As the modern power grid employs increasingly complex devices, operational methods, and communication networks, new methods are required in order to maintain the reliability, resiliency, and efficiency that we require from our power infrastructure. Today, a vital issue in power system reliability is maintenance of the network’s cyber security. A cyber attack on power system protection and control devices could result in critical power disruption and/or damaged equipment. Appropriately designed and implemented cyber security measures aim to prevent and survive cyber incidents while sustaining the critical functions of the power system.

The RTDS Simulator is used worldwide as a crucial component of cyber security testbeds, in which the simulated power system can be connected to real protection, control, and measurement equipment and subjected to both intentional and unintentional cyber events. This provides a realistic, flexible, and contained environment for the validation of energy system security technologies.

Real Time Simulation in a Cyber Security Testbed


Cyber Security Applications

Cyber and physical fault injection analysis

Coordinated cyber-physical attack assessment

Testing of PMU operation with low-integrity data

Benign and malicious control action analysis

GPS spoofing detection and mitigation studies

State estimation robustness studies

Quantum cryptography applications

Contingency-based shipboard power system reconfiguration

Man in the Middle (MITM) attack simulation

Denial of Service (DoS) attack simulation

User Case Studies

Aurora Attack Re-Simulation

Washington State University, USA

In 2007, Idaho National Laboratories ran the Aurora Generator Test, demonstrating the potential for a cyber attack to cause major damage to physical components of the power grid. In the experiment, a 2.25 MW diesel generator was connected to a substation, and a protective relay controlling the generator’s breaker was accessed via a digital interface. An attacker proceeded to open and close the breakers out of phase from the grid. Each time the breakers were closed out of sync, the torque from the synchronization caused the generator to undergo severe mechanical stress. The unit was destroyed in a matter of minutes. As the failure of even a single generator is a serious concern due to potential cascading failure (as seen in the Northeast blackout of 2003), prevention and mitigation of such attacks is a critical research area.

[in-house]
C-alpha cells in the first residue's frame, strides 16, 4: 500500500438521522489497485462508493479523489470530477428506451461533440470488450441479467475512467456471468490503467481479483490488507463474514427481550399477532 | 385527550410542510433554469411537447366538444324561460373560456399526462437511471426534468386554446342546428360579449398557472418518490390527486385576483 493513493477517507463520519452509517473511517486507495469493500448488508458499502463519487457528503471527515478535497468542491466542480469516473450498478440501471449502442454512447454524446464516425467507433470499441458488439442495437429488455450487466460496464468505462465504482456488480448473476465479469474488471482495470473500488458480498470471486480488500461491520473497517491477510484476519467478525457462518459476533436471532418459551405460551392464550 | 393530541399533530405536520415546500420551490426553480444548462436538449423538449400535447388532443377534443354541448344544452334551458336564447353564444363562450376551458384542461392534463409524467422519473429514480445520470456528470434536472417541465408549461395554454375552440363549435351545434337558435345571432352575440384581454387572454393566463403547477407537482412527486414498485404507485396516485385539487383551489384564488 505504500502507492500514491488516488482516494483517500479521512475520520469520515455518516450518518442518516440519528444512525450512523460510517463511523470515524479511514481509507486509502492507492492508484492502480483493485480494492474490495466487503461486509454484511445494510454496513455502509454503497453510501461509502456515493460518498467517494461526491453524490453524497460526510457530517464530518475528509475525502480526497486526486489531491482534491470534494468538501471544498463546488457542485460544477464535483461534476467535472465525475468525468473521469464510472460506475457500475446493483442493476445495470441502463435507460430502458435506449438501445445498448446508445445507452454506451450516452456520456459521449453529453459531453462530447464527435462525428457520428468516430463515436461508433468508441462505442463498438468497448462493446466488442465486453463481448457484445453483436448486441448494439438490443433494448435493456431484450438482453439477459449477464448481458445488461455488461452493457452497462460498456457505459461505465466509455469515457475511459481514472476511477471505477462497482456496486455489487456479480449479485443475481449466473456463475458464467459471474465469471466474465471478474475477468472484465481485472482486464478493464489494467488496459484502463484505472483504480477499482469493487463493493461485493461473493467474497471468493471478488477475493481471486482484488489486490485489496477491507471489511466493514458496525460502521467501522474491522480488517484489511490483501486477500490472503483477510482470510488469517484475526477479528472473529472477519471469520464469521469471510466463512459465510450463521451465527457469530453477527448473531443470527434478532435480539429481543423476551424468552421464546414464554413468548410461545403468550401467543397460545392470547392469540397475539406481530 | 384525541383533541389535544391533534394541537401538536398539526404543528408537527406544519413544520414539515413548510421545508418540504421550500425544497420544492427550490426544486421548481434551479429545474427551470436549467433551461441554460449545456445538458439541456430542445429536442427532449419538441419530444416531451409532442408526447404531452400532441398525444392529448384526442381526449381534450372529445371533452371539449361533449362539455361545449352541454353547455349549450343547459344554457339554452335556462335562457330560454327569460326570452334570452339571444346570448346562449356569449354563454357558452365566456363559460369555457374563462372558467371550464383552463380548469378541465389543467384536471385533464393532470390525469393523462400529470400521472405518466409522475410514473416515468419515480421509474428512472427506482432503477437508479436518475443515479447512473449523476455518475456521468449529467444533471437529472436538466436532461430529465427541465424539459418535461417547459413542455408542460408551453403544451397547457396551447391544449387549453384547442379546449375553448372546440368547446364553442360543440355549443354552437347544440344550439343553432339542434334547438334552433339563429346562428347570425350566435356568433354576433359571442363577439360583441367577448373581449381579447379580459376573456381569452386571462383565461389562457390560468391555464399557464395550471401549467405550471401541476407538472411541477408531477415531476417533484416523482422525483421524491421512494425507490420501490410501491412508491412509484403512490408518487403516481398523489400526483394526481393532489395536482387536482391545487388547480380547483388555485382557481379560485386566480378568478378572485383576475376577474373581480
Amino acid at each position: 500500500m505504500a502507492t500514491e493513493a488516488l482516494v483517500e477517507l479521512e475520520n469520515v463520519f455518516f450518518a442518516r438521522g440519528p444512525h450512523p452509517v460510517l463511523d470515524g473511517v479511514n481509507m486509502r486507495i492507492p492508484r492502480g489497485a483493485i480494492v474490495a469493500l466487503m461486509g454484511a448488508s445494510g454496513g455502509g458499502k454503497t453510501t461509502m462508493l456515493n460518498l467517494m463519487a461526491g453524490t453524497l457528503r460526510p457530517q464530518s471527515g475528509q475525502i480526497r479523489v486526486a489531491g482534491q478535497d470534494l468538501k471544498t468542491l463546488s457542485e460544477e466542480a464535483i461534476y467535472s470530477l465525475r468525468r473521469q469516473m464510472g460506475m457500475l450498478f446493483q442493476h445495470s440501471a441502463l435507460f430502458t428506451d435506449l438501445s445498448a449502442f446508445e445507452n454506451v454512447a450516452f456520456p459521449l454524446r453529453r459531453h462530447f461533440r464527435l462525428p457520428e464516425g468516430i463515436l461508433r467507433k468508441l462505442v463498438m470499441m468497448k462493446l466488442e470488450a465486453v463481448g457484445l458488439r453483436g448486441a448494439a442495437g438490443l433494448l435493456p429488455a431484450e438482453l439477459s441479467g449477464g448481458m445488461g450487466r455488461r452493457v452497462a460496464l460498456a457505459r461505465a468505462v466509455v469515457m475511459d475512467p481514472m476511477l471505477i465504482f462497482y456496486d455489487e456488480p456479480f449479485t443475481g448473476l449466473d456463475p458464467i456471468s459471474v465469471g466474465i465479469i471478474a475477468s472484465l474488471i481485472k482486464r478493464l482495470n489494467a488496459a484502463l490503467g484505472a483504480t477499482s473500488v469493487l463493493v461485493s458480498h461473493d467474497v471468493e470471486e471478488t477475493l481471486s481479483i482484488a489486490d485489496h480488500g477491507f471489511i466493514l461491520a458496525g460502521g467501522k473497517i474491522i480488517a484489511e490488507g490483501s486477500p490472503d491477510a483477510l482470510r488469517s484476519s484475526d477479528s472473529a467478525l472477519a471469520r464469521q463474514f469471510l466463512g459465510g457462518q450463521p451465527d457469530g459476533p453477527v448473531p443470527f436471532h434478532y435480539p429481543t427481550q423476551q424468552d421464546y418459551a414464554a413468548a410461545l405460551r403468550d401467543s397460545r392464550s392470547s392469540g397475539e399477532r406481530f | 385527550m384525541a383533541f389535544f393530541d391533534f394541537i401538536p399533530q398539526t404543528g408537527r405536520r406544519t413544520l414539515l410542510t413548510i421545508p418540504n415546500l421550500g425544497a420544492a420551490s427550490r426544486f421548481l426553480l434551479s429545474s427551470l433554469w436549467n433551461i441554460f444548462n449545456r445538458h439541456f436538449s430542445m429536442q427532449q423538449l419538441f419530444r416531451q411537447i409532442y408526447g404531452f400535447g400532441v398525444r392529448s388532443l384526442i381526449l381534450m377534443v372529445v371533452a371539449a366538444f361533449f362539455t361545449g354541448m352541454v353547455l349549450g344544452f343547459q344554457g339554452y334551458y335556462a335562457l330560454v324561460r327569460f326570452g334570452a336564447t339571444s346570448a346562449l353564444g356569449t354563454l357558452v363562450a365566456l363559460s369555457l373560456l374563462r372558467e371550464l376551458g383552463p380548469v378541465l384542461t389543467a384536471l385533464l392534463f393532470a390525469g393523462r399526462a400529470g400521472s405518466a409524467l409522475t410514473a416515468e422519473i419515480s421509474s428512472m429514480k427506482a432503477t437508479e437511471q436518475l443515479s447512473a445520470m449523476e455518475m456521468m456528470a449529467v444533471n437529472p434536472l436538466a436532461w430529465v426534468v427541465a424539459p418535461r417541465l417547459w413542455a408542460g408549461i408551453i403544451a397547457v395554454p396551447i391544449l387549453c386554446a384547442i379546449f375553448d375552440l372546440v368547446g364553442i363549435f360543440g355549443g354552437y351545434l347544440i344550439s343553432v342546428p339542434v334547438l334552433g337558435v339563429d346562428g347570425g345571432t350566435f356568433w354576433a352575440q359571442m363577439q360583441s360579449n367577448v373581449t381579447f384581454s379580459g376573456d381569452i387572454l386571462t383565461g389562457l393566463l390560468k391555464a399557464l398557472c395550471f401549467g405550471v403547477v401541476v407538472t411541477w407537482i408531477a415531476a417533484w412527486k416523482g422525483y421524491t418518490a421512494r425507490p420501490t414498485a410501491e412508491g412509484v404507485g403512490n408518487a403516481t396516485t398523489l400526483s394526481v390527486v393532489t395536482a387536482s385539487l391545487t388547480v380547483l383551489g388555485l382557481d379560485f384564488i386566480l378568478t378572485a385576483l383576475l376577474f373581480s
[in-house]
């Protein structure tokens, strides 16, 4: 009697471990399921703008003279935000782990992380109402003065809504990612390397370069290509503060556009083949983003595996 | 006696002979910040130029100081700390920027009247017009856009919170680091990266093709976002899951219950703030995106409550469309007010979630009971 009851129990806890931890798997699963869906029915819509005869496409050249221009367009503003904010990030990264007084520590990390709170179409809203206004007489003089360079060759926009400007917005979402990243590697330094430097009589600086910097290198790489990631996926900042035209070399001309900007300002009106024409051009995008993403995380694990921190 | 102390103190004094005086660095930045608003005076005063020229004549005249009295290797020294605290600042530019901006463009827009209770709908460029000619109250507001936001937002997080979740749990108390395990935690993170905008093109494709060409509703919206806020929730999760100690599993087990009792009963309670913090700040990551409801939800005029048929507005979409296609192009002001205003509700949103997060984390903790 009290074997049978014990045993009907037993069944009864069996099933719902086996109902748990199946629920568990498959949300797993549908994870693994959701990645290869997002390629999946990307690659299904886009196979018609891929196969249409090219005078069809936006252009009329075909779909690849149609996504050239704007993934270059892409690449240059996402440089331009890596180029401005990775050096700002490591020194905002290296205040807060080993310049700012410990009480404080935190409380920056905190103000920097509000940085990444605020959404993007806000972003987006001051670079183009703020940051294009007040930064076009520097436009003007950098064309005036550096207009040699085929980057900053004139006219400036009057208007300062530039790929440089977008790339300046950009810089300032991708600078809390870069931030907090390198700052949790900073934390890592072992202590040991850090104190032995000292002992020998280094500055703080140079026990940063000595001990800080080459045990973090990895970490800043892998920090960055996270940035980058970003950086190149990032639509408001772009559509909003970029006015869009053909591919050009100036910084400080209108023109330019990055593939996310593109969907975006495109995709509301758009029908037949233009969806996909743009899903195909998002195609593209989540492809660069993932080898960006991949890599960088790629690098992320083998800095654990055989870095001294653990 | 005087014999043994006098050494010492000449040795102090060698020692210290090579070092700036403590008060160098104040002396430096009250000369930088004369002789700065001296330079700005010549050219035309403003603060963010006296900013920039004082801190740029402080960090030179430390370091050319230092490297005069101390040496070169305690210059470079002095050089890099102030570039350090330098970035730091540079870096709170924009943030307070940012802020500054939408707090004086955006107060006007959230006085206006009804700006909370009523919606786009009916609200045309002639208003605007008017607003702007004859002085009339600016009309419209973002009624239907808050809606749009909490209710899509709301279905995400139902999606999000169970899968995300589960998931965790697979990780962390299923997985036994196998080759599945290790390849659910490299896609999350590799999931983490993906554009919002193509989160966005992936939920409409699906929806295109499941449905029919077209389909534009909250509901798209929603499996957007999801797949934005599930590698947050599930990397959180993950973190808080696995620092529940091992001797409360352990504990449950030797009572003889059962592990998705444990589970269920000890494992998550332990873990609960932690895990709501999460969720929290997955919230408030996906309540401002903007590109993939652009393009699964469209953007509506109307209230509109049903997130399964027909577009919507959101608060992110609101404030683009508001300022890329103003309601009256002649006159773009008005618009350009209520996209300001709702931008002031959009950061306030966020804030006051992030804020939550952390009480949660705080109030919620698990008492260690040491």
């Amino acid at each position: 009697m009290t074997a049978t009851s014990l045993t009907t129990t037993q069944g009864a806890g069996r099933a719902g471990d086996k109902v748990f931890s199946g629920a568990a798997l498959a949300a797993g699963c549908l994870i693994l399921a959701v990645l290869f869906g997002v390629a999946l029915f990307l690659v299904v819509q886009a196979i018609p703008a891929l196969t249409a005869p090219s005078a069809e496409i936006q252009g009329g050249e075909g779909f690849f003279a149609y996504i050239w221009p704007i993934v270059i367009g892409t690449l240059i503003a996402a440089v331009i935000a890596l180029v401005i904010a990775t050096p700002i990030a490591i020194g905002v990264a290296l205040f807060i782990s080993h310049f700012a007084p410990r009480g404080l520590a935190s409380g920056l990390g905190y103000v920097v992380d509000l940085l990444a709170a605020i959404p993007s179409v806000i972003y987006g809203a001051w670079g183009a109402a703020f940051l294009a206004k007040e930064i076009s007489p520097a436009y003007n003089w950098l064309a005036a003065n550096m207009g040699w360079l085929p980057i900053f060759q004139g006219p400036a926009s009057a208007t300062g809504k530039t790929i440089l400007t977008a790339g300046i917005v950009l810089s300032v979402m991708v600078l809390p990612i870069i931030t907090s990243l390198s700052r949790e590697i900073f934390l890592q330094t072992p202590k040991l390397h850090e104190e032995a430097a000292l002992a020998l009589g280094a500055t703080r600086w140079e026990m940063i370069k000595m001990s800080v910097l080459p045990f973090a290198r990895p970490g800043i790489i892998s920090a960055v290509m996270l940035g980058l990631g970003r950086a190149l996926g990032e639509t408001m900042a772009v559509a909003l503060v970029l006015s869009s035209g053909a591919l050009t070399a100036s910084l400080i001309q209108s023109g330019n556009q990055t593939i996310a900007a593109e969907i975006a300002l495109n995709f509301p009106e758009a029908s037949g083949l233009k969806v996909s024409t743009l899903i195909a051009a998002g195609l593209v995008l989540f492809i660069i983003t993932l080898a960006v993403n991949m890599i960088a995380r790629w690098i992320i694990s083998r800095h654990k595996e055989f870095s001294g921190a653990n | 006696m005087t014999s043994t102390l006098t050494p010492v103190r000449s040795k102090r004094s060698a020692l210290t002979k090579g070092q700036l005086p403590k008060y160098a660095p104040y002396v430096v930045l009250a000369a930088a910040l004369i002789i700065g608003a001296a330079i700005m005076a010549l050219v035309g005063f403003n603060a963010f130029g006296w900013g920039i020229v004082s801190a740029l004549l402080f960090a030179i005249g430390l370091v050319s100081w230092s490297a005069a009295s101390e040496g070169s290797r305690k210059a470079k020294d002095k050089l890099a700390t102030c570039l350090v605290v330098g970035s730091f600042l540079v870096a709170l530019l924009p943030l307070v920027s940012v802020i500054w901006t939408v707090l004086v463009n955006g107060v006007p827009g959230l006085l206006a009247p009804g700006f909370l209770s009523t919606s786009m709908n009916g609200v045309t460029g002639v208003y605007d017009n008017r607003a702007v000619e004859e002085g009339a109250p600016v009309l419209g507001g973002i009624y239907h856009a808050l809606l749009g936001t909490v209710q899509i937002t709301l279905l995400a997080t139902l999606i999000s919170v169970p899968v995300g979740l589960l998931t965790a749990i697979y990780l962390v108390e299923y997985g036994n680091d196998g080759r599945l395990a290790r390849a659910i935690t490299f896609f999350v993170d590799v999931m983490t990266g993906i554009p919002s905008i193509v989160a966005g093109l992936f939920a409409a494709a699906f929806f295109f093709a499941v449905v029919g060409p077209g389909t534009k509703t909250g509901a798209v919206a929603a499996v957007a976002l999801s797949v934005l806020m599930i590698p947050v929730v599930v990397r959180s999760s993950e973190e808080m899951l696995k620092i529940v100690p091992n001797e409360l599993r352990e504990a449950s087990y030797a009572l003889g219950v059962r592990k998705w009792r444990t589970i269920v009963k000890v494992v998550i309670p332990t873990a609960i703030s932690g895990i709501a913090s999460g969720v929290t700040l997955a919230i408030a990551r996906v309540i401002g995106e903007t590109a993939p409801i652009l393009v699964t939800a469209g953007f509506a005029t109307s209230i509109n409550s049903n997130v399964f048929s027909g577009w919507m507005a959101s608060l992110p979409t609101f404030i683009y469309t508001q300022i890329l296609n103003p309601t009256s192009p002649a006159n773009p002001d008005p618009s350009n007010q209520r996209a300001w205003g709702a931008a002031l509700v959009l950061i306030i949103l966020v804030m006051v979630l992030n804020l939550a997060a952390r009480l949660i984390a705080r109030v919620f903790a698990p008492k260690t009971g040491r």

The cyber security testbed at Washington State University was used to re-simulate the attack. Real time simulation via the RTDS Simulator provides a safe and flexible environment to reproduce and alter these attack scenarios. The IEEE 14 bus system was simulated in real time, with the breaker at Bus 2 accessed by the attacker.

The attack was simulated by overlaying a security model on the communication network layer of the testbed. The security model was implemented using discrete-event network simulator NS3.

The impact on the machine due to the attack is shown below. It can be seen from the simulation results that the machine is subjected to high mechanical stress due to the out of sync reclosing and will suffer physical damage if attack is repeated.

Simulation of Man in the Middle Attack on PMU Data

TCIPG / University of Illinois, USA

Trustworthy Cyber Infrastructure for the Power Grid (TCIPG) is supported by the U.S. Departments of Energy and Homeland Security and is comprised of four partner universities. Under these efforts, the Information Trust Institute at the University of Illinois operates a large-scale cyber-physical testbed including an RTDS Simulator, a wide range of relays, PMUS and PDCs, substation computers, security gateways, and data analytics and visualization tools. The testbed has been used for various cyber security research projects, including fault injection analysis, coordinated attack assessment, GPS spoofing, and more. Because many utilities still use IEEE C37.118 via normal UDP protocol to transmit PMU data – with no cyber protection controls integrated – mitigation of Man in the Middle (MITM) attacks is an important research area.

The MITM attack setup is shown below. The attacker uses ARP spoofing to poison the communication endpoints (the PDC and control centre) so that the local PDC sends data intended for the control centre to the attacker’s computer. The attacker manipulates each IEEE C37.118-based data packet by changing the payload, which in this case is synchrophasor data related to the calculation of the voltage stability assessment index for the local power system.

Various attack methods and data manipulations were simulated. In one case, manipulated phasor data at multiple buses caused two additional, unnecessary load shedding actions to be taken by the control system. The figure below shows the resulting voltage angle difference between the control centre and substation views for various events, including increasing real and/or reactive power loading, connecting shunt capacitor banks, and load shedding.

Cyber Security Competition at Kaspersky Labs, Russia

Our extensive list of technical publications contains published papers related to this topic.